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Virginia, Maryland senators renew National flight slot debate

D.C.-area senators say DCA wasn't intended for long-haul flights

An Southwest Airlines  plane passes the Capitol dome before landing at Washington Reagan National Airport on Feb. 9.
An Southwest Airlines plane passes the Capitol dome before landing at Washington Reagan National Airport on Feb. 9. (Bill Clark/CQ Roll Call)

Senators from Virginia and Maryland are urging lawmakers negotiating a Federal Aviation Administration reauthorization bill to omit provisions that would add long-distance flight slots to Ronald Reagan Washington National Airport, a controversial issue that threatened to hold up the bill in the past.

A perimeter rule Congress set in the 1960s establishes National as a short-haul airport, limited to flights within 1,250 miles, with some exemptions. In a letter Friday, Democratic Sens. Mark Warner and Tim Kaine of Virginia and Benjamin L. Cardin and Chris Van Hollen of Maryland argue that any additional flights would overburden the airport’s capacity.

The Senate Commerce, Science and Transportation Committee advanced its FAA reauthorization bill in February with an amendment that would add 10 total flight slots: five additional flights into DCA and five out — a major decrease from earlier proposals, such as one from Sen. Raphael Warnock, D-Ga., to add as many as 56 additional flight slots.

The House, however, voted down multiple proposals to add National flights in its FAA bill, which passed 351-69 last July.

The four senators indicated last summer that they intend to oppose the FAA bill if it includes any additional flight slots. They added that extra flights would siphon customers from Dulles International Airport, which is located roughly 30 miles from downtown Washington. National is less than 5 miles away.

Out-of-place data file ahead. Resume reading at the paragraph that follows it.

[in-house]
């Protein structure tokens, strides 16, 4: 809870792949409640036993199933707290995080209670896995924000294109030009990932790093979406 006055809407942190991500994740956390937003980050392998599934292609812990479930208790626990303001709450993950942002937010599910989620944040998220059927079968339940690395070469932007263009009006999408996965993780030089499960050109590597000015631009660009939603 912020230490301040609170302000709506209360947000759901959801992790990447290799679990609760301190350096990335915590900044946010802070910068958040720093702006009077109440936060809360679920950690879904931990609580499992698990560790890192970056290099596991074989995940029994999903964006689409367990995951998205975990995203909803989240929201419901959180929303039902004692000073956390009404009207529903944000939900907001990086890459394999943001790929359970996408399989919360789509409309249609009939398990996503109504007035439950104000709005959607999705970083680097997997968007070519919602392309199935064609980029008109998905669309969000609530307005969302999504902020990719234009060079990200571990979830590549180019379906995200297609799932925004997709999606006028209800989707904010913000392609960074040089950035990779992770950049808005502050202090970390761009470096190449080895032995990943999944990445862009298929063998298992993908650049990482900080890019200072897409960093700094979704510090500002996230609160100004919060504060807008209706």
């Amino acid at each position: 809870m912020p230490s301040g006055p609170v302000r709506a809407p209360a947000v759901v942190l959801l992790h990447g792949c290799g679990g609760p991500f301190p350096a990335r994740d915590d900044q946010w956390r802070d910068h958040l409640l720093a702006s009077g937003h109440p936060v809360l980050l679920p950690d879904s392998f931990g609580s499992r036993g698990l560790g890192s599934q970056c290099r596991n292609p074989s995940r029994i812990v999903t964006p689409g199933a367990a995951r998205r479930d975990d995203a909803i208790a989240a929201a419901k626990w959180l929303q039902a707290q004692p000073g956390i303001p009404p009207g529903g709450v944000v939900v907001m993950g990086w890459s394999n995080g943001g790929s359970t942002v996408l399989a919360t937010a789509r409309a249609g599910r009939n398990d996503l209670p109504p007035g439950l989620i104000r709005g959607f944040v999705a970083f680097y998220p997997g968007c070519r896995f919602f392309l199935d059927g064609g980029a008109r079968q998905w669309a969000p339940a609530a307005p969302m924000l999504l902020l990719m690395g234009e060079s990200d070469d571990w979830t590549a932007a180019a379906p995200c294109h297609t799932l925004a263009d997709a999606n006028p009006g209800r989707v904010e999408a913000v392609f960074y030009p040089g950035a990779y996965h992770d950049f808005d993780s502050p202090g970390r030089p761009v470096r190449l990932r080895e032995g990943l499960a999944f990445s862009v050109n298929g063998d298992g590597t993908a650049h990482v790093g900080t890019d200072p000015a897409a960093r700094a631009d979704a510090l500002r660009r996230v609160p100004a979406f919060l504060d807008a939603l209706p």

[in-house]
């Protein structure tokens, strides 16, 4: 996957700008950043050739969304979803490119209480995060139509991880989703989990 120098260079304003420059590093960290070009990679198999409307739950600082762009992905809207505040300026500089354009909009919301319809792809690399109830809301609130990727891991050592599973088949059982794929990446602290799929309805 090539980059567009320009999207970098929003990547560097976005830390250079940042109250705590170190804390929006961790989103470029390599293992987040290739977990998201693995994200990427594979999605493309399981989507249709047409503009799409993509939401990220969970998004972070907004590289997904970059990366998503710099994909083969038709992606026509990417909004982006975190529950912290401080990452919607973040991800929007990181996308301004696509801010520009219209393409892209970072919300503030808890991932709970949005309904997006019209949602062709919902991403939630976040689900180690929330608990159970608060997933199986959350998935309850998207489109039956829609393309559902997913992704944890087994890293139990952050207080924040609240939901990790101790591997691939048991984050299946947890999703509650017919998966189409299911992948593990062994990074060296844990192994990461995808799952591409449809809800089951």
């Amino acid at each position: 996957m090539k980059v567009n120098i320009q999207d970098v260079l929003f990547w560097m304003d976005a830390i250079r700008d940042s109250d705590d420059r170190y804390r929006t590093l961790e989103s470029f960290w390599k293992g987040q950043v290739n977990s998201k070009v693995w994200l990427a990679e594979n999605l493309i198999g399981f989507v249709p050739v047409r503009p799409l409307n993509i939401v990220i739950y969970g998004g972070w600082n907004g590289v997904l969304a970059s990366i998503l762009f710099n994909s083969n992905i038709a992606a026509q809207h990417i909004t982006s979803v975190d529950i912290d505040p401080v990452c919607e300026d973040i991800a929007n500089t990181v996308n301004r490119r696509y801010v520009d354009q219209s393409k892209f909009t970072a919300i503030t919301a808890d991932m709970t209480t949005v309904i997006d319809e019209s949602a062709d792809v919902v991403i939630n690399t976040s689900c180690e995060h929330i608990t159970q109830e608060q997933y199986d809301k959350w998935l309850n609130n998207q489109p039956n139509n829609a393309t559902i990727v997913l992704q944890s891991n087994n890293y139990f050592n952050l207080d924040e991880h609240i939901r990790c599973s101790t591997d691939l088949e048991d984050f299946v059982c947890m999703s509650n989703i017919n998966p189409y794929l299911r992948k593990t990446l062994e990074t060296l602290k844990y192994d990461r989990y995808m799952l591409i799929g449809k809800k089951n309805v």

“The airport was designed to accommodate 15 million passengers, but this year, in part thanks to previous Congressional carve-outs to DCA’s slot and perimeter rules, it is on pace to serve 25 million,” they write in the letter. “The ten new flights, which would be allowed to fly beyond DCA’s 1,250-mile perimeter, would mostly likely be flown by larger aircraft, with a correspondingly larger strain on DCA’s resources.”

Advocates for more flights, like Senate Commerce ranking member Ted Cruz, R-Texas, contend the extra slots would meet the travel demands for residents of D.C. and its growing metropolitan area as well as tourists. It also would make for a faster commute for many members of Congress from outside of the current 1,250-mile perimeter.

The proposal is also causing a divide between air carriers and prompting an increase in lobbying dollars. United Airlines, which opposes any flight additions, has led the pack in lobbying. Dulles is a United hub.

Delta Air Lines, on the other hand, joined a group dubbed the Capital Access Alliance that is advocating additional slots.

The slot proposals are likely to be a point of debate as the House and Senate negotiate a final bill. Senate Commerce Chair Maria Cantwell, D-Wash., said this month that pre-conference negotiations on the bill are just ramping up.

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